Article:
While there is no solution to completely eliminate mosquitoes in Southwest Florida, there are things you can do to keep populations a bit more under control. Adding fish, tadpoles, or copepods (tiny crustaceans) that eat mosquito eggs or larvae can help reduce overall numbers. Adding pond vegetation that provides shelter for these animals will also help them thrive and consume mosquito pests. When selecting plants for your pond, consider avoiding those that encourage mosquitoes, like cattails, water lettuce, and water hyacinth. Choose plants, like pickerelweed, duck potato, tapegrass/wild celery, or swamp milkweed, that attract dragonflies, which eat mosquito larvae.
No. Many mosquitoes need standing water to lay eggs. If you landscape in a way that allows water to soak into the ground or into a planted area, like a rain garden, the conditions will not be favorable for them to breed. However, it is important to keep an eye on potential areas that do collect standing water, like a bird bath, empty tire, or watering can. Flip these over after a rain or empty them out every 5 days. Bromeliads are a particular favorite for mosquitoes as well because they can hold water for several days after a rain. Flush them out every 5 days or treat them with Bacillus thuringiensis israeli (i.e. BTI mosquito bits) to get rid of larvae. Make sure your gutters are cleaned out and do not store water either. Keep yard material away from clogging storm drains and report standing water in areas, like roadways, that usually do not have water.
Eat Local is not a panacea for feeding the world. People living in many places must import their food. Florida is fortunate to have great growing conditions for many types of crops, though not everything we like to eat. In Florida, supporting existing local farms and ranches helps keep those lands in agricultural production providing green space rather than converting to suburban sprawl. Farms and ranches can provide valuable ecosystem services like water storage and filtration, wildlife habitat, and sequestering carbon. Eating locally produced food also contributes to the local economy, builds resilience, and community. But, in order to feed the world’s burgeoning population, we need to increase efficiency and intensity of food production globally and optimize distribution and storage. Increased efficiency and intensity can decrease the total production acreage needed and help protect natural lands from being converted to farmland.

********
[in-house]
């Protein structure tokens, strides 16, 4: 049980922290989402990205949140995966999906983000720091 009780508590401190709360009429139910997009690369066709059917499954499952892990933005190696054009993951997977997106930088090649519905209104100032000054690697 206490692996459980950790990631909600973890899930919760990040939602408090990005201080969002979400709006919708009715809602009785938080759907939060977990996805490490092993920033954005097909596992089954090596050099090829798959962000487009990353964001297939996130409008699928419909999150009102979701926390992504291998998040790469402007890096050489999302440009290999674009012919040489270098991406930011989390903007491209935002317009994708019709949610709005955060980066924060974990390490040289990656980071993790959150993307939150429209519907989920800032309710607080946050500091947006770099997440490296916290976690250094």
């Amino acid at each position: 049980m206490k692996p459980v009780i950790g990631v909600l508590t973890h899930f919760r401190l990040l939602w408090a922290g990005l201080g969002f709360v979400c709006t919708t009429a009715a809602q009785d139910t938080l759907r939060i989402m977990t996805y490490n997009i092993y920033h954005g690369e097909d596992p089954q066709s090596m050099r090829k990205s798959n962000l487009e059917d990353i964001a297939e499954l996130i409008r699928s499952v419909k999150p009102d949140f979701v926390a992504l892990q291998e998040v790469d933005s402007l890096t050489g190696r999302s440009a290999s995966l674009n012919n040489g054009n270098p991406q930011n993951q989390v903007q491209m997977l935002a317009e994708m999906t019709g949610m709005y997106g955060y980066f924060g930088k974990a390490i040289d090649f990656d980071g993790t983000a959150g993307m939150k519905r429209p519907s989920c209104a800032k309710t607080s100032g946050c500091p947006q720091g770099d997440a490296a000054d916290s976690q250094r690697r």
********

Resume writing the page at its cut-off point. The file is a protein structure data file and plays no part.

Ultimately, the net environmental impact of where we get our food depends on i) the local growing conditions and the intensity of practices needed to make that farmland productive, ii) how far the food must be transported to market, and iii) what the alternative land use would be for that farmland if it weren’t under production. A full life-cycle analysis is needed to thoroughly understand the dynamics of our local and global food systems. Whatever the calculations, the bottom line is that sustainable agriculture practices are needed on farms large or small, close or far.
The Green Industries Best Management Practices (GI-BMPs) are a science-based training program for members of the lawn care and landscape maintenance professions, collectively known as the Green Industries. Developed by the UF/IFAS Florida-Friendly Landscaping™ program, the GI-BMPs teach environmentally safe landscaping practices that help conserve and protect Florida’s ground and surface waters. These practices cover both the establishment of new turf and landscapes and the care of existing turf and landscapes, including construction activities, irrigation, nutrient management, and pest management. All lawn or landscape professionals who apply fertilizer as part of their business must complete the BMP training and be certified in fertilizer application. Look for the GI-BMP certification sticker on their trucks, and if you don’t see it ask.
Stormwater runoff from neighborhoods is the number one source of pollution in local creeks and bays, mainly because there is simply so much rainwater that flows off properties and picks up pollutants along the way. However, there are several ways to reduce the environmental impact of your yard: